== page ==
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adding humidity

Posted by brit1 (My Page) on
Fri, Jan 31, 14 at 21:00

I cannot use a humidifier because my well water ruins them. I have lots of plants in the house, many of them in water vs soil. I have a small crock pot of warm water in bedroom and was wondering about putting a large one in family room to see if that would do the job. I did have a nice Homedics fountain but it finally gave out after many years but i do think it helped. We have oil baseboard heat. Thanks for any ideas. I have a little plastic thingie that measures the humidity but we seem to be around 25% which is below their "comfort" zone. brit

Follow-Up Postings:

RE: adding humidity

You can use a humidifier (or more than one) with distilled or reverse osmosis water, which you can make at home or purchase.

I've been distilling water at home for nearly 3-decades and have a 1-gallon, counter-top, water distiller. The cost for electricity to make 1-gallon is around 21-cents - when checked with a Kill-A-Watt Meter at our electric rates. The least expensive reverse osmosis water (fill-your-own in a dubious little unheated "water shack") I can purchase is 35-cents a gallon. The fill-your-own services are also available at all the grocery stores and Wal-Mart, costing 45-cents per gallon.

How hot are you keeping your home in order to have such low humidity levels? Perhaps dropping the ambient temperature several degrees would help a little.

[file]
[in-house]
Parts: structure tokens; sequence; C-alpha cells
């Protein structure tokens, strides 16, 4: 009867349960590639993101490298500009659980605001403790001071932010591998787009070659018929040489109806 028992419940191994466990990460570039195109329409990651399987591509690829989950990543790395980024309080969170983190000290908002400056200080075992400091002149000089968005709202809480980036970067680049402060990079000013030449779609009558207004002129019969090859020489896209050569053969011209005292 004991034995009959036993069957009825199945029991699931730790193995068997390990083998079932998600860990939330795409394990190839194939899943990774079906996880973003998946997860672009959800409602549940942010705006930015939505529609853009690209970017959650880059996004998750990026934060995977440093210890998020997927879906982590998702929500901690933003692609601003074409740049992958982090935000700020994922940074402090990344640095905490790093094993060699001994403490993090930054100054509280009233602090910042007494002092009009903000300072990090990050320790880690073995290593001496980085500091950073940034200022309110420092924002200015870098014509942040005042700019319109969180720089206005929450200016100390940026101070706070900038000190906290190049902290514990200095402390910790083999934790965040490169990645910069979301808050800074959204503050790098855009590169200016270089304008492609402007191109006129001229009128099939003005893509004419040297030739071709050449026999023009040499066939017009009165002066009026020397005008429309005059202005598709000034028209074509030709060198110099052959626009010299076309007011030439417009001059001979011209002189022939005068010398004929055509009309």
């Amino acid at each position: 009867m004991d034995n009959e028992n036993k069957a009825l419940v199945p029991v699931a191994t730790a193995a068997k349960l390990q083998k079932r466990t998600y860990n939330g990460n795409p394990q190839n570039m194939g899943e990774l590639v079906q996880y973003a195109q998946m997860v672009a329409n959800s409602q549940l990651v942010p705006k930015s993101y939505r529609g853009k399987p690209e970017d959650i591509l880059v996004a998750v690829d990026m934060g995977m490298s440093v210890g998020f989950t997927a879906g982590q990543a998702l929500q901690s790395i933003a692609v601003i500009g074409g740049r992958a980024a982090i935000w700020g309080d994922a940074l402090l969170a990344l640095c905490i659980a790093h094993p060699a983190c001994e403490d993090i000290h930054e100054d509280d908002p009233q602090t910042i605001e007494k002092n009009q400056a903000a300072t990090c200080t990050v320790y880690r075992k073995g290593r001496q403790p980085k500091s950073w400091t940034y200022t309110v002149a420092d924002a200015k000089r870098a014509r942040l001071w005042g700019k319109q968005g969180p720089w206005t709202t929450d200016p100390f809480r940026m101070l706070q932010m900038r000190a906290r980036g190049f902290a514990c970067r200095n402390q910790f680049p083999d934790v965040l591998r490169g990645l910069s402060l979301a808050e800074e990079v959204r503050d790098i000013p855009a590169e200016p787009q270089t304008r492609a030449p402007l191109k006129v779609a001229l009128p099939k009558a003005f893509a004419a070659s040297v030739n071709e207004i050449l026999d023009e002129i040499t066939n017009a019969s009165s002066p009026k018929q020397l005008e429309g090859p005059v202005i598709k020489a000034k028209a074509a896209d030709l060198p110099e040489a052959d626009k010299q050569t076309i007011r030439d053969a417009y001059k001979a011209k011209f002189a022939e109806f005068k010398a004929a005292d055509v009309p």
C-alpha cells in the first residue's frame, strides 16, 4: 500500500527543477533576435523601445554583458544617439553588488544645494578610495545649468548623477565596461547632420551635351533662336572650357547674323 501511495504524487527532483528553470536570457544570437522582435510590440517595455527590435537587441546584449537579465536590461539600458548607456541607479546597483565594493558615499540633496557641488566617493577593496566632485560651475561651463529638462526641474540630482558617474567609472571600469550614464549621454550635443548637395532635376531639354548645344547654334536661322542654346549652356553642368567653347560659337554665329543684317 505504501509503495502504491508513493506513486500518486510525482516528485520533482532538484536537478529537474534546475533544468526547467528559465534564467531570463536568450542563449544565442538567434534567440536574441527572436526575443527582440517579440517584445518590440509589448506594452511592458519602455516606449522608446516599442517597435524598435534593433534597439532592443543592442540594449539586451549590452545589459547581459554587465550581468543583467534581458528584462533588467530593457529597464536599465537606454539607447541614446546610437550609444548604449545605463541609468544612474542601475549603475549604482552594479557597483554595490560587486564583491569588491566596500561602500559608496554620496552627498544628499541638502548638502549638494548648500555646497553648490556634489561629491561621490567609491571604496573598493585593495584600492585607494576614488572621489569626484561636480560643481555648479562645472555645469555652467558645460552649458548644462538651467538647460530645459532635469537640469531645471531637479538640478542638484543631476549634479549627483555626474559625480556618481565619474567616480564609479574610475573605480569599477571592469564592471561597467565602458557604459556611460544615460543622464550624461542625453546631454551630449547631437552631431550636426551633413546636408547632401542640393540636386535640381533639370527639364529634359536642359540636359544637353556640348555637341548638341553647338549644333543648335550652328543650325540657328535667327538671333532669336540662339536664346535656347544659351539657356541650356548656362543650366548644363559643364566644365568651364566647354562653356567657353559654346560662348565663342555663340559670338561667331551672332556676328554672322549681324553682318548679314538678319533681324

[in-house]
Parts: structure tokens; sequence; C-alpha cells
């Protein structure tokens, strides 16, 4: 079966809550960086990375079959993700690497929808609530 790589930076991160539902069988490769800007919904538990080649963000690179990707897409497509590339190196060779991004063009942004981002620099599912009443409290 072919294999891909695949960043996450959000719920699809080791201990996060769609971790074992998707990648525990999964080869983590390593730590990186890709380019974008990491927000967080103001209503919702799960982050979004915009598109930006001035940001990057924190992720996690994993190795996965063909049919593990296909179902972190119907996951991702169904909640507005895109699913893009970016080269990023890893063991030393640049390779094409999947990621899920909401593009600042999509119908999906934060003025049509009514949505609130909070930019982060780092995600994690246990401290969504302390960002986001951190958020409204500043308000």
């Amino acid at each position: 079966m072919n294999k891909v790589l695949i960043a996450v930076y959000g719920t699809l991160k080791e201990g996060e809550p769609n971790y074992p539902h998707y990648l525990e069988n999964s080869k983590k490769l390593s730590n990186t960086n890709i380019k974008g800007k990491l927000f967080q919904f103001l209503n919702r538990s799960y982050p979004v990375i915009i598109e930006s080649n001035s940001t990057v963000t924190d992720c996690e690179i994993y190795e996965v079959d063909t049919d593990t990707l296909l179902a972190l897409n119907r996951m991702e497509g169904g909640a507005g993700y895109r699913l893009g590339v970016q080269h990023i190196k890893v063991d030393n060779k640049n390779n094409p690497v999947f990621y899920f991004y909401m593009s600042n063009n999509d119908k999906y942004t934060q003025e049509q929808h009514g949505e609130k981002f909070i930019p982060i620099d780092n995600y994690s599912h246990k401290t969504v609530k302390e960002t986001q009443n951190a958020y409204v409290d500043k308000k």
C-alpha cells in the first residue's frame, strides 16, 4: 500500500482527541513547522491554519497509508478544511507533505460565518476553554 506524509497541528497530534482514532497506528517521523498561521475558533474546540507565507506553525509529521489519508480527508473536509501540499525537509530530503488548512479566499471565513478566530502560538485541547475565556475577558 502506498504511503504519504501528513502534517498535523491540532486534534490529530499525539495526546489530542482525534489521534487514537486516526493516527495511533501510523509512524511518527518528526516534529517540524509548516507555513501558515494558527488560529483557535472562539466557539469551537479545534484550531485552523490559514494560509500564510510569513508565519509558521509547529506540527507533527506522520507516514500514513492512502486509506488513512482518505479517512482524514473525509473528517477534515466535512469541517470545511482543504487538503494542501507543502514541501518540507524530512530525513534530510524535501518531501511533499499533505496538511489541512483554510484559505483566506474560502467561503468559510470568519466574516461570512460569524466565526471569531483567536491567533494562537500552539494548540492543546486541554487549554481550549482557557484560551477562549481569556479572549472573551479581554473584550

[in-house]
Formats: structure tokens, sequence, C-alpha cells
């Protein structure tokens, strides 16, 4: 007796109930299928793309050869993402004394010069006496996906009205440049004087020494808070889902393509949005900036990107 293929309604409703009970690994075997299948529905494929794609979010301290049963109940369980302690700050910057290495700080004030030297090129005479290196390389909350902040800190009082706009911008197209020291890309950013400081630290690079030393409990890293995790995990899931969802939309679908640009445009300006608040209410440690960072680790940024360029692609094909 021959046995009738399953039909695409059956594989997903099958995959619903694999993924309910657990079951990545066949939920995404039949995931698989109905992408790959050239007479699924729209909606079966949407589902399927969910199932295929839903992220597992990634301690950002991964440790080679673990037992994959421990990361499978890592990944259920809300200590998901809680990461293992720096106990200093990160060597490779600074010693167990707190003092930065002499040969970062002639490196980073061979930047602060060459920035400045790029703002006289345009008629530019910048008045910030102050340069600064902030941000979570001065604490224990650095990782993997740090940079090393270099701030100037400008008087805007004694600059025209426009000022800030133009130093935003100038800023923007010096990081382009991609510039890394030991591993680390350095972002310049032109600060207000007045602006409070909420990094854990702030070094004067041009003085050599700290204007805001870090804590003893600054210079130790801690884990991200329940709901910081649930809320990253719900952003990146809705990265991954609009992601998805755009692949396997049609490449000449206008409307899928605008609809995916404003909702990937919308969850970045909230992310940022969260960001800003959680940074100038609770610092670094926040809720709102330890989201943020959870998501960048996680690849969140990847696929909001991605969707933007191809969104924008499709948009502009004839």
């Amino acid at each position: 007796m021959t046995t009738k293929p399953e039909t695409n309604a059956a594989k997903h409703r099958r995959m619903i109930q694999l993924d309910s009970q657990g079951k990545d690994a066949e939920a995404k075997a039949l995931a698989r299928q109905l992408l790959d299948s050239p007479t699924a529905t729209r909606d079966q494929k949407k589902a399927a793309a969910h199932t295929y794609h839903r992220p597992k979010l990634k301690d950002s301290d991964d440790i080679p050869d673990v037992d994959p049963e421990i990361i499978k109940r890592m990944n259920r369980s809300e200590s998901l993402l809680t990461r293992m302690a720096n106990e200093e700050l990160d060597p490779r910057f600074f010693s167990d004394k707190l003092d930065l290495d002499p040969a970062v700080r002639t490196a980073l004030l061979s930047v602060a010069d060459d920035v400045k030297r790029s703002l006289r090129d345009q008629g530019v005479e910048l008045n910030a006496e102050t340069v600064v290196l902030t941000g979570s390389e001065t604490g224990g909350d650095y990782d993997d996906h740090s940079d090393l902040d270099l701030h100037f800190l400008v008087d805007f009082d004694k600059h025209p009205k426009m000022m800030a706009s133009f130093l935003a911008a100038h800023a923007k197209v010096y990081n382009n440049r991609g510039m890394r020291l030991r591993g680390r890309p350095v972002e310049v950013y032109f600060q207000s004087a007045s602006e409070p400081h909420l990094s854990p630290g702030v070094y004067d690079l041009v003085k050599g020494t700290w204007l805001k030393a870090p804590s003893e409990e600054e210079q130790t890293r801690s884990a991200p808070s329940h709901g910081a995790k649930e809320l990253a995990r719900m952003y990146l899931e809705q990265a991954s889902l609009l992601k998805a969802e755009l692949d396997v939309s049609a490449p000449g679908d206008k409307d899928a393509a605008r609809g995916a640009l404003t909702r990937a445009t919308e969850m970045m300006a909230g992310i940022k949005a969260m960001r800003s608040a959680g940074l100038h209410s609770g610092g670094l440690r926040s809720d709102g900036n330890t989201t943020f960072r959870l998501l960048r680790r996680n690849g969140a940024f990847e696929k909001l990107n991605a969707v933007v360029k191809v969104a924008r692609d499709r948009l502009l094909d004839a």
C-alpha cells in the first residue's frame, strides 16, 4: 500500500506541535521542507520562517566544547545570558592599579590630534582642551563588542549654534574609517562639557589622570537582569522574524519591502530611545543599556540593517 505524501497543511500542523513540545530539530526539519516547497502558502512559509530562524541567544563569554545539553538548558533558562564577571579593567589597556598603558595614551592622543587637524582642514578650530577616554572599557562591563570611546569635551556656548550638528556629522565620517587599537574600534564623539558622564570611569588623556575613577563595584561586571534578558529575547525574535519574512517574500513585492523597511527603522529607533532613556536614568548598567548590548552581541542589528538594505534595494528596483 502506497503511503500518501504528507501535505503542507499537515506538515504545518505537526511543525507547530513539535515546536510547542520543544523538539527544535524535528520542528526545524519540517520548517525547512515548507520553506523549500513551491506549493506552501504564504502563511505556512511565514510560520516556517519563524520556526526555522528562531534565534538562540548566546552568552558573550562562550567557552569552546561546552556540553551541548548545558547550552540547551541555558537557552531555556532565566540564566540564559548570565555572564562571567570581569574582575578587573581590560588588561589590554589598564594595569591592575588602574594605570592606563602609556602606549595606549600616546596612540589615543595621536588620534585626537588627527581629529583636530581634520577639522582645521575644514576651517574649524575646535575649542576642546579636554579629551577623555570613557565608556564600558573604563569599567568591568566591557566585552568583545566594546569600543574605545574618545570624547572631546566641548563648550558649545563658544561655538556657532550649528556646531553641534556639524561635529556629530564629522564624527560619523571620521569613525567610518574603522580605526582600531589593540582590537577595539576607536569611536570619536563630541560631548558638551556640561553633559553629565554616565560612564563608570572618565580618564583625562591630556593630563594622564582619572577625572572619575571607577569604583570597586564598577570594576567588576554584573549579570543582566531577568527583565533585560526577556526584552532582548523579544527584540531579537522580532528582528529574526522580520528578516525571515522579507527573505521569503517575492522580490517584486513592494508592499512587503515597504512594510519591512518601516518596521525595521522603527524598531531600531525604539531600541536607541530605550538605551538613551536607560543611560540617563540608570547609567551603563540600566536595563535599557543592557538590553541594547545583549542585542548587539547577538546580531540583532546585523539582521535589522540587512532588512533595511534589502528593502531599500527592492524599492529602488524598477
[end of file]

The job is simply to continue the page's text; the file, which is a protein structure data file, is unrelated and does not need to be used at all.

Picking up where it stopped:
RE: adding humidity

I was told as a young person to keep a large pot of water simmering on the stove. I don't use anything, it doesn't bother me.

RE: adding humidity

"I cannot use a humidifier because my well water ruins them."

Use distilled water!

RE: adding humidity

I have baseboard electric heat and put jars of water on them, works great for me, just remember to keep an eye on the water level.

RE: adding humidity

I run a humidifier in my bedroom all night, and in my living area while home.

I buy distilled water at the grocery store, and stock up when it is marked down.

Works great. No water deposits on furniture/floor, and no problem with the humidifier.



RE: adding humidity

Use milk, vinegar, windshield washer antifreeze, etc. jugs to collect water from friends' houses in the city when visiting to use in the humidifier.

Collect rainwater.

Lacking that, put some of your well water into a tomato, soup, bean, etc. can to sit by the electric heater, or the floor register from a furnace. Perhaps near an older fridge's warmed air flow coming from the condenser: they say that newer fridges don't throw off as much heat. In that latter situation, maybe use a thin stick about 9" to a foot long to hold the top end of an old sock with its bottom end hanging down into the water.

Zero cost associated with any of them (apart from the gas to go visit the friend ... but you were going there, anyway).

ole joyful

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